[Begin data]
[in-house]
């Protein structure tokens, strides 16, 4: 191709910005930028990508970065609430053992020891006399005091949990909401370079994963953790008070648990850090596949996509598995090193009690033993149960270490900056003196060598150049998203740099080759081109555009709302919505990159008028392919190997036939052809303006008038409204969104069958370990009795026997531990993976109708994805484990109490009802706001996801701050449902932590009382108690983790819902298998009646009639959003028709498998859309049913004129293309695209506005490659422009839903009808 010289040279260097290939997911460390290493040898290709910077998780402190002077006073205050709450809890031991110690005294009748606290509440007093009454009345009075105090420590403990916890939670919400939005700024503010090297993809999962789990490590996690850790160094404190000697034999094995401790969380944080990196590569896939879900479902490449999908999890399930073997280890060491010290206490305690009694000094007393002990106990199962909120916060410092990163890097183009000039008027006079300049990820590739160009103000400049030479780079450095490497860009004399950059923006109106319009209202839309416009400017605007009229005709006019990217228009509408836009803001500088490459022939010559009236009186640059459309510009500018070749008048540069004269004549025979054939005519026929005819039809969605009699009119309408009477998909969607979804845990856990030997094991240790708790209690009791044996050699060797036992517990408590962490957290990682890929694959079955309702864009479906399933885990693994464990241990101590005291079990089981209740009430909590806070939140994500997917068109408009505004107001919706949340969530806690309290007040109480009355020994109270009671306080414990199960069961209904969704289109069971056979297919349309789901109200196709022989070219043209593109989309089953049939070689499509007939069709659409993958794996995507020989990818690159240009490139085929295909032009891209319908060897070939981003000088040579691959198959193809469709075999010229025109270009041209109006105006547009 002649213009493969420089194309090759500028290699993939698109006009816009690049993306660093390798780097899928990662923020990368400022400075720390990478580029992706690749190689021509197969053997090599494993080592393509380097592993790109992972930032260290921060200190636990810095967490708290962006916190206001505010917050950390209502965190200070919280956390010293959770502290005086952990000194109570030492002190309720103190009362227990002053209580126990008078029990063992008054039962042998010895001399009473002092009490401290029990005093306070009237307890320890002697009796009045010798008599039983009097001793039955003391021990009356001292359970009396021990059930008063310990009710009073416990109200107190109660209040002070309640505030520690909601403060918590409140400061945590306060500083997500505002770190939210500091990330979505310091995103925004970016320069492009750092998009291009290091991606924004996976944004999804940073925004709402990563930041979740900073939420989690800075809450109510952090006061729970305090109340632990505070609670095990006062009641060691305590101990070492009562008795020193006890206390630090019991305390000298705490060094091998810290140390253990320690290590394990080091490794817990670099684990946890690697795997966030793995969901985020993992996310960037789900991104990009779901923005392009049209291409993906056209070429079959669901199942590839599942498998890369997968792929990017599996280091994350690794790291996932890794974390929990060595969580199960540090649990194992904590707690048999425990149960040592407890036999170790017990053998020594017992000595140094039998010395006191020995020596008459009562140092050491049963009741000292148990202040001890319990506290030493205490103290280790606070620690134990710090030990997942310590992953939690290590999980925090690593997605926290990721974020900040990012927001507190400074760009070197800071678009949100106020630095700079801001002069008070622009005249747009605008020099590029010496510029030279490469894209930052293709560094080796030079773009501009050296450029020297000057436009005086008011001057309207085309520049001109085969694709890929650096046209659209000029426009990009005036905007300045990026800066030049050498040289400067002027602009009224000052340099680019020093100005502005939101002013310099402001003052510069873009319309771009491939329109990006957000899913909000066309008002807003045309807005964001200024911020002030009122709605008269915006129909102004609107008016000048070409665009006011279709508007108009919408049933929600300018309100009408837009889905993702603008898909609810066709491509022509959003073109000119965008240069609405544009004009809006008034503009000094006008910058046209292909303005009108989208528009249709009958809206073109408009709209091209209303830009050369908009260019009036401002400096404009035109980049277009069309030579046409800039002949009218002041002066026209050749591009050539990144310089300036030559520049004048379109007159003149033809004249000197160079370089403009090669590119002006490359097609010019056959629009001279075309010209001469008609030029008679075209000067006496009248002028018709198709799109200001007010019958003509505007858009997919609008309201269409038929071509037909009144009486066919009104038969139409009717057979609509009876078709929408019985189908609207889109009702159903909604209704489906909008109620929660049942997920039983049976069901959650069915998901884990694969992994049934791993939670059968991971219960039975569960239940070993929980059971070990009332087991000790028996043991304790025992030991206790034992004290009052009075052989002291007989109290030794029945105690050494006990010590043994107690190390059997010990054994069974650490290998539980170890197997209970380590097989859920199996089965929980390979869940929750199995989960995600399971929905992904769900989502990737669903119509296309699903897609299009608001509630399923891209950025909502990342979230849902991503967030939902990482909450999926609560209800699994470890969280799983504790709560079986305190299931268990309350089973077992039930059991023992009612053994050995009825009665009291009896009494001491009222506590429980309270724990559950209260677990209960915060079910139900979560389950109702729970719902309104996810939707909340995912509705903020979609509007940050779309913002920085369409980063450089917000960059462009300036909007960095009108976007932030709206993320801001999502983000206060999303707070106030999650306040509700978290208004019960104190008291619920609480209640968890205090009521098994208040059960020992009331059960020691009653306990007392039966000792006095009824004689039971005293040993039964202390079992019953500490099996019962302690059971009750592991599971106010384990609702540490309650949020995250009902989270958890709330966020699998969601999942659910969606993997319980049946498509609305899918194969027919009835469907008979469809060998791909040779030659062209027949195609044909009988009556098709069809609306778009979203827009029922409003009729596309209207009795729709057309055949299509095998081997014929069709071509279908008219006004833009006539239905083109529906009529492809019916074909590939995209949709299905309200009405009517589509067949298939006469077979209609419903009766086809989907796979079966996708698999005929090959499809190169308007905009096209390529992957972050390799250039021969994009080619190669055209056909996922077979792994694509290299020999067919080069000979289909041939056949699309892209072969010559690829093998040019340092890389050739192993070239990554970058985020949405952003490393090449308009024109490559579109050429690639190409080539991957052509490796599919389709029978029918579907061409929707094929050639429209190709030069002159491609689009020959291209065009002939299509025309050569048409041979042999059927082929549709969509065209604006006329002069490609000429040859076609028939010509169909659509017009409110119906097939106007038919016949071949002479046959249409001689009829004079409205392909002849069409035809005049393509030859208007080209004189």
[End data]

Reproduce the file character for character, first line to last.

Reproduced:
[in-house]
């Protein structure tokens, strides 16, 4: 191709910005930028990508970065609430053992020891006399005091949990909401370079994963953790008070648990850090596949996509598995090193009690033993149960270490900056003196060598150049998203740099080759081109555009709302919505990159008028392919190997036939052809303006008038409204969104069958370990009795026997531990993976109708994805484990109490009802706001996801701050449902932590009382108690983790819902298998009646009639959003028709498998859309049913004129293309695209506005490659422009839903009808 010289040279260097290939997911460390290493040898290709910077998780402190002077006073205050709450809890031991110690005294009748606290509440007093009454009345009075105090420590403990916890939670919400939005700024503010090297993809999962789990490590996690850790160094404190000697034999094995401790969380944080990196590569896939879900479902490449999908999890399930073997280890060491010290206490305690009694000094007393002990106990199962909120916060410092990163890097183009000039008027006079300049990820590739160009103000400049030479780079450095490497860009004399950059923006109106319009209202839309416009400017605007009229005709006019990217228009509408836009803001500088490459022939010559009236009186640059459309510009500018070749008048540069004269004549025979054939005519026929005819039809969605009699009119309408009477998909969607979804845990856990030997094991240790708790209690009791044996050699060797036992517990408590962490957290990682890929694959079955309702864009479906399933885990693994464990241990101590005291079990089981209740009430909590806070939140994500997917068109408009505004107001919706949340969530806690309290007040109480009355020994109270009671306080414990199960069961209904969704289109069971056979297919349309789901109200196709022989070219043209593109989309089953049939070689499509007939069709659409993958794996995507020989990818690159240009490139085929295909032009891209319908060897070939981003000088040579691959198959193809469709075999010229025109270009041209109006105006547009 002649213009493969420089194309090759500028290699993939698109006009816009690049993306660093390798780097899928990662923020990368400022400075720390990478580029992706690749190689021509197969053997090599494993080592393509380097592993790109992972930032260290921060200190636990810095967490708290962006916190206001505010917050950390209502965190200070919280956390010293959770502290005086952990000194109570030492002190309720103190009362227990002053209580126990008078029990063992008054039962042998010895001399009473002092009490401290029990005093306070009237307890320890002697009796009045010798008599039983009097001793039955003391021990009356001292359970009396021990059930008063310990009710009073416990109200107190109660209040002070309640505030520690909601403060918590409140400061945590306060500083997500505002770190939210500091990330979505310091995103925004970016320069492009750092998009291009290091991606924004996976944004999804940073925004709402990563930041979740900073939420989690800075809450109510952090006061729970305090109340632990505070609670095990006062009641060691305590101990070492009562008795020193006890206390630090019991305390000298705490060094091998810290140390253990320690290590394990080091490794817990670099684990946890690697795997966030793995969901985020993992996310960037789900991104990009779901923005392009049209291409993906056209070429079959669901199942590839599942498998890369997968792929990017599996280091994350690794790291996932890794974390929990060595969580199960540090649990194992904590707690048999425990149960040592407890036999170790017990053998020594017992000595140094039998010395006191020995020596008459009562140092050491049963009741000292148990202040001890319990506290030493205490103290280790606070620690134990710090030990997942310590992953939690290590999980925090690593997605926290990721974020900040990012927001507190400074760009070197800071678009949100106020630095700079801001002069008070622009005249747009605008020099590029010496510029030279490469894209930052293709560094080796030079773009501009050296450029020297000057436009005086008011001057309207085309520049001109085969694709890929650096046209659209000029426009990009005036905007300045990026800066030049050498040289400067002027602009009224000052340099680019020093100005502005939101002013310099402001003052510069873009319309771009491939329109990006957000899913909000066309008002807003045309807005964001200024911020002030009122709605008269915006129909102004609107008016000048070409665009006011279709508007108009919408049933929600300018309100009408837009889905993702603008898909609810066709491509022509959003073109000119965008240069609405544009004009809006008034503009000094006008910058046209292909303005009108989208528009249709009958809206073109408009709209091209209303830009050369908009260019009036401002400096404009035109980049277009069309030579046409800039002949009218002041002066026209050749591009050539990144310089300036030559520049004048379109007159003149033809004249000197160079370089403009090669590119002006490359097609010019056959629009001279075309010209001469008609030029008679075209000067006496009248002028018709198709799109200001007010019958003509505007858009997919609008309201269409038929071509037909009144009486066919009104038969139409009717057979609509009876078709929408019985189908609207889109009702159903909604209704489906909008109620929660049942997920039983049976069901959650069915998901884990694969992994049934791993939670059968991971219960039975569960239940070993929980059971070990009332087991000790028996043991304790025992030991206790034992004290009052009075052989002291007989109290030794029945105690050494006990010590043994107690190390059997010990054994069974650490290998539980170890197997209970380590097989859920199996089965929980390979869940929750199995989960995600399971929905992904769900989502990737669903119509296309699903897609299009608001509630399923891209950025909502990342979230849902991503967030939902990482909450999926609560209800699994470890969280799983504790709560079986305190299931268990309350089973077992039930059991023992009612053994050995009825009665009291009896009494001491009222506590429980309270724990559950209260677990209960915060079910139900979560389950109702729970719902309104996810939707909340995912509705903020979609509007940050779309913002920085369409980063450089917000960059462009300036909007960095009108976007932030709206993320801001999502983000206060999303707070106030999650306040509700978290208004019960104190008291619920609480209640968890205090009521098994208040059960020992009331059960020691009653306990007392039966000792006095009824004689039971005293040993039964202390079992019953500490099996019962302690059971009750592991599971106010384990609702540490309650949020995250009902989270958890709330966020699998969601999942659910969606993997319980049946498509609305899918194969027919009835469907008979469809060998791909040779030659062209027949195609044909009988009556098709069809609306778009979203827009029922409003009729596309209207009795729709057309055949299509095998081997014929069709071509279908008219006004833009006539239905083109529906009529492809019916074909590939995209949709299905309200009405009517589509067949298939006469077979209609419903009766086809989907796979079966996708698999005929090959499809190169308007905009096209390529992957972050390799250039021969994009080619190669055209056909996922077979792994694509290299020999067919080069000979289909041939056949699309892209072969010559690829093998040019340092890389050739192993070239990554970058985020949405952003490393090449308009024109490559579109050429690639190409080539991957052509490796599919389709029978029918579907061409929707094929050639429209190709030069002159491609689009020959291209065009002939299509025309050569048409041979042999059927082929549709969509065209604006006329002069490609000429040859076609028939010509169909659509017009409110119906097939106007038919016949071949002479046959249409001689009829004079409205392909002849069409035809005049393509030859208007080209004189």